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krstking2
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The referee waved the goal off because post #1  quote:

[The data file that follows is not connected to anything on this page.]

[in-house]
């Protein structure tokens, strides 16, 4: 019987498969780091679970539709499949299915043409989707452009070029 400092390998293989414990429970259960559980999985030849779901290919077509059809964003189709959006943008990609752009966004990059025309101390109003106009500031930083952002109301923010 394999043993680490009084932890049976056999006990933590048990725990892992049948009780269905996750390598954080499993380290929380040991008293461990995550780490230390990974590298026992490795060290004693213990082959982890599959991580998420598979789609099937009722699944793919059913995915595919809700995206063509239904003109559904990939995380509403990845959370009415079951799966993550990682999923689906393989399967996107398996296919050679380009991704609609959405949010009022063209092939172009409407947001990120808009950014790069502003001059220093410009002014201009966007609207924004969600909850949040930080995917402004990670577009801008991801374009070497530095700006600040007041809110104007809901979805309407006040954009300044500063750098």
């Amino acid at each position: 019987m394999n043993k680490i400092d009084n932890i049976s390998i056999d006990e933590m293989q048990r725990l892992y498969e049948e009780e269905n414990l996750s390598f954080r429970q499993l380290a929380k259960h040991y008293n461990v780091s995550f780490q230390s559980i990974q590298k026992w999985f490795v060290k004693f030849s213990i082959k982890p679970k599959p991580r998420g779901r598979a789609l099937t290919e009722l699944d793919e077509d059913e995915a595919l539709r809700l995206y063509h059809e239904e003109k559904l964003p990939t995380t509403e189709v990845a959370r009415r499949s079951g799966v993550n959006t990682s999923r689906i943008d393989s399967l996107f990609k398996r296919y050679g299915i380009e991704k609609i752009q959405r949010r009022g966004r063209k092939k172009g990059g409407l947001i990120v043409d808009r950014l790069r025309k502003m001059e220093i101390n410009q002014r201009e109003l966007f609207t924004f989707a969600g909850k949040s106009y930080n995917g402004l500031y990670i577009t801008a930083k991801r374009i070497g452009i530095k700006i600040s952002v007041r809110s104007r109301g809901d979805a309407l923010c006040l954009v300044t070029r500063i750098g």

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Dribbling on the perimeter with the final seconds ticking off the clock and Washington down by a point, Wall found his opening.Got a question on rule clarification, comments on rule enforcements or some memorable NHL stories? Kerry wants to answer your emails at cmonref@tsn.ca. Hi Kerry, "Goalie interference, no goal" http://video.nhl.com/videocenter/co...=2013020977-X-h Devils defenceman bumps/trips Flyer towards the net, both touch goalie. "Good goal" http://video.nhl.com/videocenter/co...=2013020984-X-h (the Burns goal) The goalie was being held on the ice by an attacking player - isnt that textbook goaltender interference? Brian Hi Kerry, I have a question about the Sharks 2nd goal tonite. The ref blew his whistle and waived off the goal, seemingly indicating there was a reason why it wasnt a goal. If he only believed the puck had not entered the net, wouldnt the play go on as the puck was still live? Seems to me that was a give-back for the blown call minutes earlier where San Jose was robbed of a goal by the refs quick whistle. Love to hear your perspective. ThanksDavid Brian and David: Thank you very much for submitting your questions as to why contact with the goalkeeper in Philadelphia resulted in a crucial disallowed goal, yet in San Jose the Sharks second goal was allowed to stand. This is not an example of inconsistency, as some might suggest, but the referees correct decision on both plays is supported in the language and interpretation found in Rule 69. With the Flyers net empty for an extra attacker, the puck was kicked out of a high scrum of players and thrown across ice by Kimmo Timonen to Jacub Voracek. Scott Hartnell broke for the net with Anton Volchenchov in close pursuit from behind. There was some minor contact exerted by Volchenkov on Hartnell as the Flyer extended to redirect Voraceks pass at Martin Brodeur from outside the crease. Brodeur made the initial save but offered up a rebound as Volchenkov lost his balance and fell to the ice with a slide toward the goal. There was no push, shove or check delivered by Volchenkov on Hartnell and their contact was incidental in nature. Scott Hartnell remained on his skates in a path that took him into the goal crease. Hartnell repositioned his body and began to throw snow in a stopping motion. It appears at this point that Scotts skate contacted the puck and directed it back into Brodeurs stacked pads. Scott Hartnells forward momentum then took him deep into the goal crease. Hartnell initiated a hip bump at the point of contact with Martin Brodeur that knocked both the goalie and the puck into the net. Referee Tom Kowal, with very good position to see the contact, utilized Rule 69.6 to immediately wave off the potential goal. (69.6: In the event that a goalkeeper has been pushed into the net together with the puck after making a stop, the goal will be disallowed.) Kowal correctly ruled that the contact by Hartnell was "incidental" as opposed to deliberate thereby resulting in no goal and no penalty on the play. This is not a reviewable play. The deciision made by the Toronto Situation Room to initiate a review and the subsequent announcement the referee was forced to make did not bring clarity or support the decision made on the ice by referee Kowal. Marcus Martin Jersey. The delay in getting the game resumed quickly, in addition to the announcement, "Following video review its confirmed its not a good hockey goal. Its no goal" further infuriated Flyers fans in the building for no useful purpose since video review could not overturn the referees decision. Bottom line is that in the judgment of the referee, Martin Brodeur and the puck were knocked into the net through incidental contact exerted by Scott Hartnell. The call made on the ice by the referee was both correct and courageous - end of story! In San Jose, Joe Thornton was positioned to the side and above the goal crease when Tim Gleason of the Leafs checked Thornton from behind with solid contact. The hit caused Thornton to lurch forward into Dion Phaneuf positioned at the top, middle of the crease. Phaneuf pushed back on Thornton, causing Jumbo Joe to enter the blue paint. Thornton was conscious of avoiding contact with Leafs goalkeeper James Reimer, as demonstrated by his effort to straddle Reimer with a wide stance. Thorntons forward momentum from the Phaneuf push, combined with Joes wide stance, caused his upper body to veer forward with a loss of balance. In an effort to regain his balance, Joe had no alternative but to place his hands on the back of James Reimer. Thornton quickly pushed himself up and off Reimer and then immediately exited the goal crease prior to the shot entering the net. The referees decision is supported by Rule 69.1; (If an attacking player has been pushed, shoved or fouled by a defending player so as to cause him to come into contact with the goalkeeper, such contact will not be deemed contact initiated by the attacking player for purposes of this rule, provided the attacking player has made a reasonable effort to avoid such contact.) Joe Thornton made more than a reasonable attempt to avoid James Reimer after being body checked by two Leaf players at the edge of the goal crease. The speed with which Thornton exited the crease is also of significance. Had he delayed his departure and remained in contact with the goalkeeper a different decision by the referee would most likely have been rendered. The referee waved the goal off because he thought the puck hit the crossbar on the shot by Brent Burns. Video review subsequently confirmed that the puck did enter the net on the shot. The refs initial decision on this play had nothing to do with the previously disallowed goal when he ruled the puck was covered and play dead prior to Scott Hannan jamming the puck from under James Reimer. In Philadelphia and San Jose, two distinctly different plays involved contact with the goalkeeper and resulted in the correct decision being rendered by both refs based on two separate rule applications contained in Rule 69. ' ' '